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Vector Autoregressions, Policy Analysis, and Directed Acyclic Graphs: An Application to the U.S. Economy

The paper considers the use of directed acyclic graphs (DAGs), and their construction from observational data with PC-algorithm TETRAD II, in providing over-identifying restrictions on the innovations from a vector autoregression. Results from Sims’ 1986 model of the US economy are replicated and compared using these data-driven techniques. The directed graph results show Sims’ six-variable VAR is not rich enough to provide an unambiguous ordering at usual levels of statistical significance. A significance level in the neighborhood of 30 % is required to find a clear structural ordering. Although the DAG results are in agreement with Sims’ theory-based model for unemployment, differences are noted for the other five variables: income, money supply, price level, interest rates, and investment. Overall the DAG results are broadly consistent with a monetarist view with adaptive expectations and no hyperinflation.

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Article provided by Universidad del CEMA in its journal Journal of Applied Economics.

Volume (Year): VI (2003)
Issue (Month): (May)
Pages: 1-24

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Handle: RePEc:cem:jaecon:v:6:y:2003:n:1:p:1-24
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  1. Blanchard, Olivier Jean & Quah, Danny, 1989. "The Dynamic Effects of Aggregate Demand and Supply Disturbances," American Economic Review, American Economic Association, vol. 79(4), pages 655-73, September.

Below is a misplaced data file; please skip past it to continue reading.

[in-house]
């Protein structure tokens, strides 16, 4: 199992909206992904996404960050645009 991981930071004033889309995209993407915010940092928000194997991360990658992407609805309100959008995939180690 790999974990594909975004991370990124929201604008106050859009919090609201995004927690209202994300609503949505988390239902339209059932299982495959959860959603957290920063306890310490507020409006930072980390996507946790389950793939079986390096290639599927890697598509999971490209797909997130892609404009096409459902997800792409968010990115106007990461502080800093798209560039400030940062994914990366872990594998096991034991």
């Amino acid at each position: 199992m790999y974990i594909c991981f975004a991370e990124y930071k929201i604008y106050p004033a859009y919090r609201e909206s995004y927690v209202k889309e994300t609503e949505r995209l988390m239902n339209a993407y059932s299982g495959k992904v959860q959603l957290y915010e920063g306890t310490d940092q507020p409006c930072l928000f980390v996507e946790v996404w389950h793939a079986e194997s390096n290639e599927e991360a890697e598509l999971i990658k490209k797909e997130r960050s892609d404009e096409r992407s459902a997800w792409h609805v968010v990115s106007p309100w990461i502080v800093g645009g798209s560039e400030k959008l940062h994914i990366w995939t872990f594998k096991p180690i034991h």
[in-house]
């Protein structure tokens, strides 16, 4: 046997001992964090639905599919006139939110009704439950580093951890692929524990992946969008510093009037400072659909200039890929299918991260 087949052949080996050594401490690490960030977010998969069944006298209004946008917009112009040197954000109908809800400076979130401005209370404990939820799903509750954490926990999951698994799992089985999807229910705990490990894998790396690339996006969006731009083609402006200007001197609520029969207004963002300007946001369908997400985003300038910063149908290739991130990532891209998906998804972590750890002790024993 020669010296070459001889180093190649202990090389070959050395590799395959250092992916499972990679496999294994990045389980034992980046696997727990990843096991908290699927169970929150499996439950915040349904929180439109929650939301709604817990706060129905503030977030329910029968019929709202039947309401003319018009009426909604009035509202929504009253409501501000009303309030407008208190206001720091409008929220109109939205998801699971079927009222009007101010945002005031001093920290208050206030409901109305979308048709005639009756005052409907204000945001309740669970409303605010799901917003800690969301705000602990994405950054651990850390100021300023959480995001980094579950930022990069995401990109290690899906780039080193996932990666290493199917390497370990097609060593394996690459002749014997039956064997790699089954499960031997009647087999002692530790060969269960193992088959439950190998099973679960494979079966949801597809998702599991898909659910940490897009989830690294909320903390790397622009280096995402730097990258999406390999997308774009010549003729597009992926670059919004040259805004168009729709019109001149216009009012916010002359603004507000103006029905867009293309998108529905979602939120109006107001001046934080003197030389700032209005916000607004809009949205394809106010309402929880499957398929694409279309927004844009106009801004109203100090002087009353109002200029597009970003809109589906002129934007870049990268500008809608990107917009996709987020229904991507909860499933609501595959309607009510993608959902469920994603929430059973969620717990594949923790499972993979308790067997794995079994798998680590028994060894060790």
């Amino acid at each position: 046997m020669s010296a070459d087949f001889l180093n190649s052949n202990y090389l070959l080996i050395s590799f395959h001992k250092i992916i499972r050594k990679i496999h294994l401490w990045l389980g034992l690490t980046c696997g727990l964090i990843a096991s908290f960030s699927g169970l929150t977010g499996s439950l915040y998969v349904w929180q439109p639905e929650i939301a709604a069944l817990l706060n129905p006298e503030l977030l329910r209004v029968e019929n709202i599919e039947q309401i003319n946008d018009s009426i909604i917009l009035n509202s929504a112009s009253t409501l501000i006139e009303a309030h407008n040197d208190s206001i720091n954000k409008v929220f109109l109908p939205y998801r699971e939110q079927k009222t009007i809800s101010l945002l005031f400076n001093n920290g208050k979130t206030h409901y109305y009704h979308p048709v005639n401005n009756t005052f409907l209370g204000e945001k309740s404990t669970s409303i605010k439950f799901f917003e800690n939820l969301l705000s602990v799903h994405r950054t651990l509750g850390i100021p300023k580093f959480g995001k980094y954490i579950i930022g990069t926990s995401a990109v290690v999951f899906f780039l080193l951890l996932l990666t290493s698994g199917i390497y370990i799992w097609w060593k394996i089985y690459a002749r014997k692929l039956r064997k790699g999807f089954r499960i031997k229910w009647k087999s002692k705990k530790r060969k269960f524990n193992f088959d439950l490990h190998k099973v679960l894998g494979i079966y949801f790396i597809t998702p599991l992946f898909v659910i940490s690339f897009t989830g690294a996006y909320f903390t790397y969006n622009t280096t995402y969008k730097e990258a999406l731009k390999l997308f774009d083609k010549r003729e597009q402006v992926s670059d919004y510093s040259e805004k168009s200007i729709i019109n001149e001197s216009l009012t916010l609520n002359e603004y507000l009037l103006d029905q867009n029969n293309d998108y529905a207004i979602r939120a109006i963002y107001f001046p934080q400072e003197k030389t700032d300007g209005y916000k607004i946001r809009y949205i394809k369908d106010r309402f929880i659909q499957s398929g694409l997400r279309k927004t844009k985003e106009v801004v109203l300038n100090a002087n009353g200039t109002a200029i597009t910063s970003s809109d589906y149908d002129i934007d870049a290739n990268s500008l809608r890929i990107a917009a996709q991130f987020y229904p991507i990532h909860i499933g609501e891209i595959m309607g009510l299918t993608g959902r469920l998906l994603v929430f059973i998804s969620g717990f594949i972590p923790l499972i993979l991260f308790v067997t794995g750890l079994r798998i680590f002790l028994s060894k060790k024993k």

2. Eric M. Leeper & Christopher A. Sims & Tao Zha, 1996. "What Does Monetary Policy Do?," Brookings Papers on Economic Activity, Economic Studies Program, The Brookings Institution, vol. 27(2), pages 1-78.
  3. Bernanke, Ben S. & Gertler, Mark & Waston, Mark, 1997. "Systematic Monetary Policy and the Effects of Oil Price Shocks," Working Papers 97-25, C.V. Starr Center for Applied Economics, New York University.
  4. Robert B. Litterman & Laurence Weiss, 1983. "Money, Real Interest Rates, and Output: A Reinterpretation of Postwar U.S. Data," NBER Working Papers 1077, National Bureau of Economic Research, Inc.
  5. Ashenfelter, Orley C & Card, David, 1982. "Time Series Representations of Economic Variables and Alternative Models of the Labour Market," Review of Economic Studies, Wiley Blackwell, vol. 49(5), pages 761-81, Special I.
  6. Bernanke, Ben S., 1986. "Alternative explanations of the money-income correlation," Carnegie-Rochester Conference Series on Public Policy, Elsevier, vol. 25(1), pages 49-99, January.
  7. Cooley, Thomas F. & Dwyer, Mark, 1998. "Business cycle analysis without much theory A look at structural VARs," Journal of Econometrics, Elsevier, vol. 83(1-2), pages 57-88.
  8. Sims, Christopher A, 1980. "Macroeconomics and Reality," Econometrica, Econometric Society, vol. 48(1), pages 1-48, January.
  9. Hess, Patrick J & Lee, Bong-Soo, 1999. "Stock Returns and Inflation with Supply and Demand Disturbances," Review of Financial Studies, Society for Financial Studies, vol. 12(5), pages 1203-18.
  10. Swanson, N.R. & Granger, C.W.J., 1994. "Impulse Response Functions Based on Causal Approach to Residual Orthogonalization in Vector Autoregressions," Papers 9-94-1, Pennsylvania State - Department of Economics.
  11. Christopher A. Sims, 1986. "Are forecasting models usable for policy analysis?," Quarterly Review, Federal Reserve Bank of Minneapolis, issue Win, pages 2-16.
  12. Leamer, Edward E., 1985. "Vector autoregressions for causal inference?," Carnegie-Rochester Conference Series on Public Policy, Elsevier, vol. 22(1), pages 255-304, January.
  13. Cooley, Thomas F. & Leroy, Stephen F., 1985. "Atheoretical macroeconometrics: A critique," Journal of Monetary Economics, Elsevier, vol. 16(3), pages 283-308, November.
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